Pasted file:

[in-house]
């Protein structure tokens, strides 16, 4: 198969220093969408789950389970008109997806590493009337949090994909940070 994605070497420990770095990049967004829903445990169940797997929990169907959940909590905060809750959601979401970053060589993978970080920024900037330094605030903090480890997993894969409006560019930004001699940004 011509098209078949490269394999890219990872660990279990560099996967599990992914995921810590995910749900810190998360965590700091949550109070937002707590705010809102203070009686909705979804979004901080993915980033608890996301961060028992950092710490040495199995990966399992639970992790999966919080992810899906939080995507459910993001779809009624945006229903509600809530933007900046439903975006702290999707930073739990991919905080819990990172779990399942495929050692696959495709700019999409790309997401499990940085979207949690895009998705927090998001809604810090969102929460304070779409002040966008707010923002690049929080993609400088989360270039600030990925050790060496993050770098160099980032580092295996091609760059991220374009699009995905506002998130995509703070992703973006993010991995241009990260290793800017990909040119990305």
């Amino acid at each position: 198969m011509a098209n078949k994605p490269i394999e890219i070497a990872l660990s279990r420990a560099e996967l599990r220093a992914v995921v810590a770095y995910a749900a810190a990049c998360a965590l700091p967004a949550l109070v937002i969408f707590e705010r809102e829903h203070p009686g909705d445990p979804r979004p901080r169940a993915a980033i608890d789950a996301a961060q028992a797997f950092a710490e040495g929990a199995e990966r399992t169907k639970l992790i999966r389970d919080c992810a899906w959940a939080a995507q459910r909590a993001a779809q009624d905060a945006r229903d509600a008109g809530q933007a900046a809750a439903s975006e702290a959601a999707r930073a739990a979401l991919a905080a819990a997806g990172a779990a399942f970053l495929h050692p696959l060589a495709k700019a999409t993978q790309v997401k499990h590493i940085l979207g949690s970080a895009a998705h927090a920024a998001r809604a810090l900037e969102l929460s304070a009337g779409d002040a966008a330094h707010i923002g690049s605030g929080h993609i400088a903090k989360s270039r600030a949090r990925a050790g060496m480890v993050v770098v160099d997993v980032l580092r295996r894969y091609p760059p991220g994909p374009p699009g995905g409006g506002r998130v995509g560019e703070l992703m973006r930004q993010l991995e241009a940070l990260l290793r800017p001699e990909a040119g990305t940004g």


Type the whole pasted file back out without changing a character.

[in-house]
């Protein structure tokens, strides 16, 4: 198969220093969408789950389970008109997806590493009337949090994909940070 994605070497420990770095990049967004829903445990169940797997929990169907959940909590905060809750959601979401970053060589993978970080920024900037330094605030903090480890997993894969409006560019930004001699940004 011509098209078949490269394999890219990872660990279990560099996967599990992914995921810590995910749900810190998360965590700091949550109070937002707590705010809102203070009686909705979804979004901080993915980033608890996301961060028992950092710490040495199995990966399992639970992790999966919080992810899906939080995507459910993001779809009624945006229903509600809530933007900046439903975006702290999707930073739990991919905080819990990172779990399942495929050692696959495709700019999409790309997401499990940085979207949690895009998705927090998001809604810090969102929460304070779409002040966008707010923002690049929080993609400088989360270039600030990925050790060496993050770098160099980032580092295996091609760059991220374009699009995905506002998130995509703070992703973006993010991995241009990260290793800017990909040119990305």
């Amino acid at each position: 198969m011509a098209n078949k994605p490269i394999e890219i070497a990872l660990s279990r420990a560099e996967l599990r220093a992914v995921v810590a770095y995910a749900a810190a990049c998360a965590l700091p967004a949550l109070v937002i969408f707590e705010r809102e829903h203070p009686g909705d445990p979804r979004p901080r169940a993915a980033i608890d789950a996301a961060q028992a797997f950092a710490e040495g929990a199995e990966r399992t169907k639970l992790i999966r389970d919080c992810a899906w959940a939080a995507q459910r909590a993001a779809q009624d905060a945006r229903d509600a008109g809530q933007a900046a809750a439903s975006e702290a959601a999707r930073a739990a979401l991919a905080a819990a997806g990172a779990a399942f970053l495929h050692p696959l060589a495709k700019a999409t993978q790309v997401k499990h590493i940085l979207g949690s970080a895009a998705h927090a920024a998001r809604a810090l900037e969102l929460s304070a009337g779409d002040a966008a330094h707010i923002g690049s605030g929080h993609i400088a903090k989360s270039r600030a949090r990925a050790g060496m480890v993050v770098v160099d997993v980032l580092r295996r894969y091609p760059p991220g994909p374009p699009g995905g409006g506002r998130v995509g560019e703070l992703m973006r930004q993010l991995e241009a940070l990260l290793r800017p001699e990909a040119g990305t940004g």